“Blessed are the merciful: they shall have mercy shown them” (Matthew 5:7)
As I reflect on my experiences of World Youth Day 2016 in Poland, I seem to be zeroing in on one specific theme: the people. Don’t get me wrong…being fifteen feet from Pope Francis was amazing, but that only lasted a few seconds.
Many people with whom I spoke before leaving believed we were going on vacation. This experience was anything but a vacation. We experienced a regimen of prayer, walking, catechesis, Confession, Mass, holy sites, and more. There is no way anyone could confuse this adventure with anything but a pilgrimage.
In addition to the strict spiritual regimen, we were lucky enough to be placed with a wonderful host family who housed six of us girls in the upstairs of their home. We all slept in one room and shared one bathroom, which included a full sized tub and shower. These may seem like common items to any American, but we quickly found out that our accommodations were exceptional. Just down the street from where we were staying, forty French Pilgrims slept in an elementary school, and tents of people occupied fields near us.
Our host family cared for us as if we were relatives, ensuring that we were well nourished and comfortable. Every day we enjoyed homemade breakfasts and dinners.
Though we were thirty miles outside Krakow, we were happy travelers averaging seventeen mile hikes every day. Just when we thought we had the train, bus and tram system figured out, all transportation into Krakow ceased, and we were required to walk miles to our destination in extreme heat and in crowds that I have never experienced in my life.
Making the best of our situation we struck up wonderful conversations with those who were near us. Most everyone spoke English, which made our experience all the more enjoyable. We met the most fascinating people, many of whom had their countries designated on their t-shirts so we knew where they were from. We exchanged book and movie interests along with other popular cultural interests. The most common question I was asked was who I was voting for in the upcoming U.S. presidential election. The world seems to be holding its breath on this issue. I was under the impression that other countries hated Americans, believing that we were an “entitled” people. I soon found out that they were fascinated by us, and many wanted to be like us.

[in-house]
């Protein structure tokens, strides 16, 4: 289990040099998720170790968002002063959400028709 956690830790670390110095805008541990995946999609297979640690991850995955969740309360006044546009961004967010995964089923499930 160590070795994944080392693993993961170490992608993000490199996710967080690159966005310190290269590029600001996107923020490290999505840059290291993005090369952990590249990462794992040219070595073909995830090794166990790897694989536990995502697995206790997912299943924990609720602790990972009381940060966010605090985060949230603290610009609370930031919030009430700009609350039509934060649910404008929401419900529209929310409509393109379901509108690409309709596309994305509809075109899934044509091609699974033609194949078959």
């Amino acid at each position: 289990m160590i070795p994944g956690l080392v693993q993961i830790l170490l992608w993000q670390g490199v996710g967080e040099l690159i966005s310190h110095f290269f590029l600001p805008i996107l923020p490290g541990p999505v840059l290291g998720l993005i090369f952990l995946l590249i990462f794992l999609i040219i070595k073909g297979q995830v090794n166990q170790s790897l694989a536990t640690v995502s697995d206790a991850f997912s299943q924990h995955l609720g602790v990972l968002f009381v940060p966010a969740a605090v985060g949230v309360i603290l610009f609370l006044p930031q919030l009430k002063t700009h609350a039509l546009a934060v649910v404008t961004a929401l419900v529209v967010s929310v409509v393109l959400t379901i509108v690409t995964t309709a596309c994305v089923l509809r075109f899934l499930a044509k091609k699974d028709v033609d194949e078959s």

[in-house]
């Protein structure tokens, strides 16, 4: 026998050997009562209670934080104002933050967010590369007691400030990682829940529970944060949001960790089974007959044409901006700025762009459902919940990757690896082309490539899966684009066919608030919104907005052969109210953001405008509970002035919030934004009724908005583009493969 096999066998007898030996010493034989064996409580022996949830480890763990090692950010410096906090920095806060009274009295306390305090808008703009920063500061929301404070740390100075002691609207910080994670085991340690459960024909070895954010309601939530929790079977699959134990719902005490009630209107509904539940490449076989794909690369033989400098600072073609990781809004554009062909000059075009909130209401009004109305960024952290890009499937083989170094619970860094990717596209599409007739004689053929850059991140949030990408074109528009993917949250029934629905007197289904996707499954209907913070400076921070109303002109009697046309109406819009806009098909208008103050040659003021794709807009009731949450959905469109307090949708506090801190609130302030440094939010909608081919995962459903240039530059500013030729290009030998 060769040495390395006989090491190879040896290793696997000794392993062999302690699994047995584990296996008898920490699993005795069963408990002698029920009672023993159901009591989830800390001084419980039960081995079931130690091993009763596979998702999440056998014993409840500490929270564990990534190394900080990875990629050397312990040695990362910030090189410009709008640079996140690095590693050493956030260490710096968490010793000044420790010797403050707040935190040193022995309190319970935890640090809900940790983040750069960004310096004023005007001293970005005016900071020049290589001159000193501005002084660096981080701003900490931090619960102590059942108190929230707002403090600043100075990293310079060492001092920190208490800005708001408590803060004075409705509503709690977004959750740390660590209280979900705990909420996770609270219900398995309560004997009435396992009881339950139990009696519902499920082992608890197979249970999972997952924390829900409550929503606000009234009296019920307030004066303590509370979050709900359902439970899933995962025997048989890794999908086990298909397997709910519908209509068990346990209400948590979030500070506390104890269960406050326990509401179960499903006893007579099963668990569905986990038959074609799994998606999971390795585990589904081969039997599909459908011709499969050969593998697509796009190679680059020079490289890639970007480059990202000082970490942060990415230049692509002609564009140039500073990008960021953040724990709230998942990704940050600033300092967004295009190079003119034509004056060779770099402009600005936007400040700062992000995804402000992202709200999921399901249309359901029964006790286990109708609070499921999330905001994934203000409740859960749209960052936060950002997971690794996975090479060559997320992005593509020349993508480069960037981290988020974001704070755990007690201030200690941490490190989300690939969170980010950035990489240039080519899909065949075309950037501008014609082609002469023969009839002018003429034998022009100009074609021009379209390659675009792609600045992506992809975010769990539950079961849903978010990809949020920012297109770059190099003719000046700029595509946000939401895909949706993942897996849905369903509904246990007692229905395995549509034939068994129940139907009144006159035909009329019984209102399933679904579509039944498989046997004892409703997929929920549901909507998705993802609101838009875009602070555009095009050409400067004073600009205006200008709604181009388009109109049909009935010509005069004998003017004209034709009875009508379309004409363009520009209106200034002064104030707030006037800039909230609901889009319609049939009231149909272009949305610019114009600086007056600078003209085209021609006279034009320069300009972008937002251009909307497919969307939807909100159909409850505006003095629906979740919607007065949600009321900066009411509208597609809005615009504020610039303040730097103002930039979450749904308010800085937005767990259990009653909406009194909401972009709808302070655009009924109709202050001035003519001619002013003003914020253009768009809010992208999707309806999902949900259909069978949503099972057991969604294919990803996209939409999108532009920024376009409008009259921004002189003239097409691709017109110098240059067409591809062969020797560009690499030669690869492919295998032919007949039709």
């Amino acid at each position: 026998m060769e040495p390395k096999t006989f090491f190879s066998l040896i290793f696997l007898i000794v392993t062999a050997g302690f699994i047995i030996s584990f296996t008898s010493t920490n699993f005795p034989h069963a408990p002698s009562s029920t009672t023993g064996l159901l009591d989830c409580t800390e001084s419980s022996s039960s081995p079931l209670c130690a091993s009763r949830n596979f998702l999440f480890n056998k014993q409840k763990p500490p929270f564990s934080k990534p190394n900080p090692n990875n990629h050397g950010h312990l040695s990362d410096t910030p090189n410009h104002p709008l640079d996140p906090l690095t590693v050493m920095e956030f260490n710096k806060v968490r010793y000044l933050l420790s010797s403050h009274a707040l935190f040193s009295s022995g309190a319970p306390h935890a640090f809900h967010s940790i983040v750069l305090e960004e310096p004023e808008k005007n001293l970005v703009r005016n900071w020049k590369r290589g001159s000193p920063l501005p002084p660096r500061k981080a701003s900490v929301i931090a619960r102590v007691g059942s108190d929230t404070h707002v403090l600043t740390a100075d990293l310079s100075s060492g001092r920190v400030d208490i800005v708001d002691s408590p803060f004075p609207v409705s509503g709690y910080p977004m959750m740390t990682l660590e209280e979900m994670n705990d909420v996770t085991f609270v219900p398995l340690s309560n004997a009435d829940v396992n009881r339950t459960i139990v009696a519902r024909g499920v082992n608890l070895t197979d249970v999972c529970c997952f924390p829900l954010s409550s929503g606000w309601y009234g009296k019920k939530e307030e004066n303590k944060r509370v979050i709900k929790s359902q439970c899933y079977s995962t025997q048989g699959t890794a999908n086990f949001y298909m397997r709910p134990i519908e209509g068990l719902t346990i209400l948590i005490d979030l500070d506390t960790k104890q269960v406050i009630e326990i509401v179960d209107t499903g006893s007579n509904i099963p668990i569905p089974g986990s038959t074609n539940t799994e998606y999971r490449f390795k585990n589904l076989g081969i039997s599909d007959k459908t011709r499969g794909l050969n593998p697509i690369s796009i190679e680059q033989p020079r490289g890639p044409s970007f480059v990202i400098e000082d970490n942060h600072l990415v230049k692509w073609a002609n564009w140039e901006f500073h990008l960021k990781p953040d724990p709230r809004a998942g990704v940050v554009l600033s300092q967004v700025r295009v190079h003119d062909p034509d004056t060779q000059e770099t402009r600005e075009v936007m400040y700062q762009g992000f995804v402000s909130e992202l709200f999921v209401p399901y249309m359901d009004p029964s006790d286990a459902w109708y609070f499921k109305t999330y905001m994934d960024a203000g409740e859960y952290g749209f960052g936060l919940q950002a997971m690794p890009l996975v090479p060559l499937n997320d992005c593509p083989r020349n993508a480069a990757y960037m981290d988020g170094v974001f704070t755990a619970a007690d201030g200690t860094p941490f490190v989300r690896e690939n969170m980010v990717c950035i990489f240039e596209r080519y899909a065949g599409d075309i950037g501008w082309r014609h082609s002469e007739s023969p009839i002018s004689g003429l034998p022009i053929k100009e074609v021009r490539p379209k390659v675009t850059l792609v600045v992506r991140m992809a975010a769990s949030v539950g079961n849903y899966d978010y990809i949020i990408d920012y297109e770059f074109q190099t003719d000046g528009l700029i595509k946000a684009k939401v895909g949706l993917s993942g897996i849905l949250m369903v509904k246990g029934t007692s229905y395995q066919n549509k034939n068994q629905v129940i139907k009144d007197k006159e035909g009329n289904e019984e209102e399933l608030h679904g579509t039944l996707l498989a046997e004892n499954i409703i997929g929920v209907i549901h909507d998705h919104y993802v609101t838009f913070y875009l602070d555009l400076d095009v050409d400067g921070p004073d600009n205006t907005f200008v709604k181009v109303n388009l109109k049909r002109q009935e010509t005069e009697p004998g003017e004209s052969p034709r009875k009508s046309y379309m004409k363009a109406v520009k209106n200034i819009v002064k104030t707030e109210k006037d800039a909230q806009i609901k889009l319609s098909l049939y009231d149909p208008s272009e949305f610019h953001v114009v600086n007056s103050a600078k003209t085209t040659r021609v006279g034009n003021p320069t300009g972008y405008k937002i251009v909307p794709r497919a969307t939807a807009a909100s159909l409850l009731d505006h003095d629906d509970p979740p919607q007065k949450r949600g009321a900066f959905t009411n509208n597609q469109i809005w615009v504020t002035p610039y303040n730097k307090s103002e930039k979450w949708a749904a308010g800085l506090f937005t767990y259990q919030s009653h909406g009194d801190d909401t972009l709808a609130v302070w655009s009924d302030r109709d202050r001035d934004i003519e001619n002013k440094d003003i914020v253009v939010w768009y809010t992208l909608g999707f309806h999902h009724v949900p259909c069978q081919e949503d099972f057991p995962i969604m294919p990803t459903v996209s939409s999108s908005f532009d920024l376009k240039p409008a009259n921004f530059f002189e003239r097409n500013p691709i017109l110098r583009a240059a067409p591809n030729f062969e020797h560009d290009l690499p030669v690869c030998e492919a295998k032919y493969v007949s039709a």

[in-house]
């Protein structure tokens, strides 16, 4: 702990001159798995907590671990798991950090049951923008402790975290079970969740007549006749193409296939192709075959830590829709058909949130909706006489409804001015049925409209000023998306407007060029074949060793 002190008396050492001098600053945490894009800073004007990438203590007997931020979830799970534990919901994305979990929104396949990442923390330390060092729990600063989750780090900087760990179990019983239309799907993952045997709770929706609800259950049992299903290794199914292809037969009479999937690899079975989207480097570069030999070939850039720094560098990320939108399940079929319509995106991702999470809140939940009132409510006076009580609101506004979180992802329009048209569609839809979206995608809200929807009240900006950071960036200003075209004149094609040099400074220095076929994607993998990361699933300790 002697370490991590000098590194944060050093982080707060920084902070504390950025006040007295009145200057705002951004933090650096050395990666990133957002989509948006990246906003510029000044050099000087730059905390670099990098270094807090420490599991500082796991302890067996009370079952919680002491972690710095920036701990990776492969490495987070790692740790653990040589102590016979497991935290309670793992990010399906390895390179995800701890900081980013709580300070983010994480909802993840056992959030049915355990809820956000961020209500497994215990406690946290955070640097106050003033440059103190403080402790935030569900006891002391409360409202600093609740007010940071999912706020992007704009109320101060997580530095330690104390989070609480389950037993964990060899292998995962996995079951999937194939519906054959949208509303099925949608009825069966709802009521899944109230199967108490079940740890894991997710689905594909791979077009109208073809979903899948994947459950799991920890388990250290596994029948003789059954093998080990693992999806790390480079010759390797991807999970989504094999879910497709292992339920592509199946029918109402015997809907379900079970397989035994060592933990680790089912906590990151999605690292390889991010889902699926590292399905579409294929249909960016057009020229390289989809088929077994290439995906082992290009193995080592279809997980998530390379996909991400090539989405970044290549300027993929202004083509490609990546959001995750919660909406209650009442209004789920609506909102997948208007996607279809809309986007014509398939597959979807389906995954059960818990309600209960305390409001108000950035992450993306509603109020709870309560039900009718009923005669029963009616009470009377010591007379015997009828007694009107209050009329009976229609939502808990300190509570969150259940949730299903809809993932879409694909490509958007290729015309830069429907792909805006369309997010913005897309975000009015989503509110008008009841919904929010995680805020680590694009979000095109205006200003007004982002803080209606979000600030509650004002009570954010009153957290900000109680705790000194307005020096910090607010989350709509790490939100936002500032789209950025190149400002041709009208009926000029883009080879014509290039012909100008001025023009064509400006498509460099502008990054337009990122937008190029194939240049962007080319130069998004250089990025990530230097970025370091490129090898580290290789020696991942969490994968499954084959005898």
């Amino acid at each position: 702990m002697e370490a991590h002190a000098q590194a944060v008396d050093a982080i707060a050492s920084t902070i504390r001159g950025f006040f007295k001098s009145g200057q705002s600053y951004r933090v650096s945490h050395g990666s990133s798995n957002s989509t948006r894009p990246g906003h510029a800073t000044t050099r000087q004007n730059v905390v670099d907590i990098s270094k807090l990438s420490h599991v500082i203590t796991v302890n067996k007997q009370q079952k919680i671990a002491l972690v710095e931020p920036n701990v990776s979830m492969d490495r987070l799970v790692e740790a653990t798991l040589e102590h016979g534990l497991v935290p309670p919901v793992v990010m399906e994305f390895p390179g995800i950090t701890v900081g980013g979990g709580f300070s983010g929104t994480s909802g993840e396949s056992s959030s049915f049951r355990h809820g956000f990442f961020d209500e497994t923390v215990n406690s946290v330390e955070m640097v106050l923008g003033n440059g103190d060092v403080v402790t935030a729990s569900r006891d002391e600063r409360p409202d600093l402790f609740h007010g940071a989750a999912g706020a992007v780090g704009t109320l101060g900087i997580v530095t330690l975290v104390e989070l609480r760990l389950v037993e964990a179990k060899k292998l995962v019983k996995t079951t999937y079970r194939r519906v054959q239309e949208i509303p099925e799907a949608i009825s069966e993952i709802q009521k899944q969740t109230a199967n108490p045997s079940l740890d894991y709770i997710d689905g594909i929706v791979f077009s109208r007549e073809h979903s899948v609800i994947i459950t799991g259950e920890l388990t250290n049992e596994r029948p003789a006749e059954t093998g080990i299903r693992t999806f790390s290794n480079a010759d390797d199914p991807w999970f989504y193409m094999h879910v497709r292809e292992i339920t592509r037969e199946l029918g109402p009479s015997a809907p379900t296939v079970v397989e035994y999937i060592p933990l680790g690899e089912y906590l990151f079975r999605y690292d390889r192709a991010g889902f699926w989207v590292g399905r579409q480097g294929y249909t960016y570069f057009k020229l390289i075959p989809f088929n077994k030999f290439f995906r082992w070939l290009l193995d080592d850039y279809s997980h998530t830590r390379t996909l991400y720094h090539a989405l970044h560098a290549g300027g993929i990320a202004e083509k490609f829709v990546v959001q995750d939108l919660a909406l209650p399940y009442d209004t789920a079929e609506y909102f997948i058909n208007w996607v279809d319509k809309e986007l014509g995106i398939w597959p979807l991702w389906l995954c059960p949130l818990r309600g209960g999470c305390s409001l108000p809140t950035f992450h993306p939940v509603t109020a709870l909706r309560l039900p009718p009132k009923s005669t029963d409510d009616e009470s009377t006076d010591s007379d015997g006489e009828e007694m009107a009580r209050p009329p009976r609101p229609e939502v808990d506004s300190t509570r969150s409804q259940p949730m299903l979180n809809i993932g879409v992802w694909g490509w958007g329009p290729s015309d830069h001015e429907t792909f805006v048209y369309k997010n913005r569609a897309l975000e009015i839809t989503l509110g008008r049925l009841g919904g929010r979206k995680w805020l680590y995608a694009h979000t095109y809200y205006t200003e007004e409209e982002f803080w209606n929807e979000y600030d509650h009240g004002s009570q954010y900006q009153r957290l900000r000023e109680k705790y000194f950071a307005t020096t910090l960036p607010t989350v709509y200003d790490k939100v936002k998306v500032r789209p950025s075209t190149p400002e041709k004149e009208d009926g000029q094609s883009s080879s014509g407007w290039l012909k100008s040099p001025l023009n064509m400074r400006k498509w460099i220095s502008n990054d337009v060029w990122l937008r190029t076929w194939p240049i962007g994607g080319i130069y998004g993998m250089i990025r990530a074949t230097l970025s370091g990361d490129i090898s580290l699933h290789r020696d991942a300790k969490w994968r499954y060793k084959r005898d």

In addition to the many wonderful people we met, the holy sites we visited were exceptional. I stood in the room where Saint John Paul II was born! I saw the bullet and gun his attempted assassin used. I prayed in the same church in which he was baptized and confirmed and I walked the same streets he walked as a youth. I must say, though, that one of the most profound moments I had was in the most common of places. After having walked for many hours our group was excited to find a train at the platform for which we had been looking. When one of the ladies in our group inquired where the train was heading the conductor replied “Auschwitz.” Three of us took an apprehensive step back at the same time, and decided to wait for a train heading in the opposite direction. It is easy to get carried away with the beauty of the landscape and the cheer of the people around us, and forget the horrible tragedies that happened there. Hidden beneath the smiles are people who have suffered great losses, and yet they are happy to entertain people who want to visit their land and learn how things have changed. They are putting back the pieces of their lives and showing the world how resilient they are.
Though we experienced hardships along our journey I would encourage anyone to partake in such a rich event and spiritual undertaking as World Youth Day. Also, I have to thank all of you who spiritually and financially supported us, and I hope that you will see the fruit of that support in the many years to come.
Pastoral Associate for Youth Ministry
676.9111 ext. 124 email@example.com